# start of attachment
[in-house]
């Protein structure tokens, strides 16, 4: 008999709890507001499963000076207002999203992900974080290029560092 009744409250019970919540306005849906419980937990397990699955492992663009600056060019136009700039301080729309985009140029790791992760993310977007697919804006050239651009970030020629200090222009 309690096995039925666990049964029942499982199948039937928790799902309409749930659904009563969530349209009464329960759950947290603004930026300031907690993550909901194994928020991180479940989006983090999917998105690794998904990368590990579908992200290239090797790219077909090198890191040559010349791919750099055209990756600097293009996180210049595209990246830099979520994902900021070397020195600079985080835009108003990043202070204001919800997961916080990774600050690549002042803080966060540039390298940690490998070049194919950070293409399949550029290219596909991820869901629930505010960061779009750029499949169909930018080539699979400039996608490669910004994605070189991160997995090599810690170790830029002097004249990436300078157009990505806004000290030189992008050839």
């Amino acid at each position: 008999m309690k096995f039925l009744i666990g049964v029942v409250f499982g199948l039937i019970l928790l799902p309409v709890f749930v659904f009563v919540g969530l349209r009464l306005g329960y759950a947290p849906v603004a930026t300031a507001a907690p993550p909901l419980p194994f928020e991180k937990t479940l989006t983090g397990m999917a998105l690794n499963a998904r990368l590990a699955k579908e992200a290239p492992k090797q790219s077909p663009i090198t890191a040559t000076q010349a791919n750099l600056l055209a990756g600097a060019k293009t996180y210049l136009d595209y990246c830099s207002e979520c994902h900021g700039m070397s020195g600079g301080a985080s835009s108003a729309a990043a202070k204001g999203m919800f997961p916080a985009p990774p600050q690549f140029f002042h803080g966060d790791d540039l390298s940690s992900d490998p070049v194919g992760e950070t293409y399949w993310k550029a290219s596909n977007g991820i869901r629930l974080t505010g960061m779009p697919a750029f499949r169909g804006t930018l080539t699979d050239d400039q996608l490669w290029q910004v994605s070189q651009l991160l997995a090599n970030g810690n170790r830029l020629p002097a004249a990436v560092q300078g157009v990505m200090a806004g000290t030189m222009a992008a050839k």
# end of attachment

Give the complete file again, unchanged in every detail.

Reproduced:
[in-house]
């Protein structure tokens, strides 16, 4: 008999709890507001499963000076207002999203992900974080290029560092 009744409250019970919540306005849906419980937990397990699955492992663009600056060019136009700039301080729309985009140029790791992760993310977007697919804006050239651009970030020629200090222009 309690096995039925666990049964029942499982199948039937928790799902309409749930659904009563969530349209009464329960759950947290603004930026300031907690993550909901194994928020991180479940989006983090999917998105690794998904990368590990579908992200290239090797790219077909090198890191040559010349791919750099055209990756600097293009996180210049595209990246830099979520994902900021070397020195600079985080835009108003990043202070204001919800997961916080990774600050690549002042803080966060540039390298940690490998070049194919950070293409399949550029290219596909991820869901629930505010960061779009750029499949169909930018080539699979400039996608490669910004994605070189991160997995090599810690170790830029002097004249990436300078157009990505806004000290030189992008050839």
């Amino acid at each position: 008999m309690k096995f039925l009744i666990g049964v029942v409250f499982g199948l039937i019970l928790l799902p309409v709890f749930v659904f009563v919540g969530l349209r009464l306005g329960y759950a947290p849906v603004a930026t300031a507001a907690p993550p909901l419980p194994f928020e991180k937990t479940l989006t983090g397990m999917a998105l690794n499963a998904r990368l590990a699955k579908e992200a290239p492992k090797q790219s077909p663009i090198t890191a040559t000076q010349a791919n750099l600056l055209a990756g600097a060019k293009t996180y210049l136009d595209y990246c830099s207002e979520c994902h900021g700039m070397s020195g600079g301080a985080s835009s108003a729309a990043a202070k204001g999203m919800f997961p916080a985009p990774p600050q690549f140029f002042h803080g966060d790791d540039l390298s940690s992900d490998p070049v194919g992760e950070t293409y399949w993310k550029a290219s596909n977007g991820i869901r629930l974080t505010g960061m779009p697919a750029f499949r169909g804006t930018l080539t699979d050239d400039q996608l490669w290029q910004v994605s070189q651009l991160l997995a090599n970030g810690n170790r830029l020629p002097a004249a990436v560092q300078g157009v990505m200090a806004g000290t030189m222009a992008a050839k």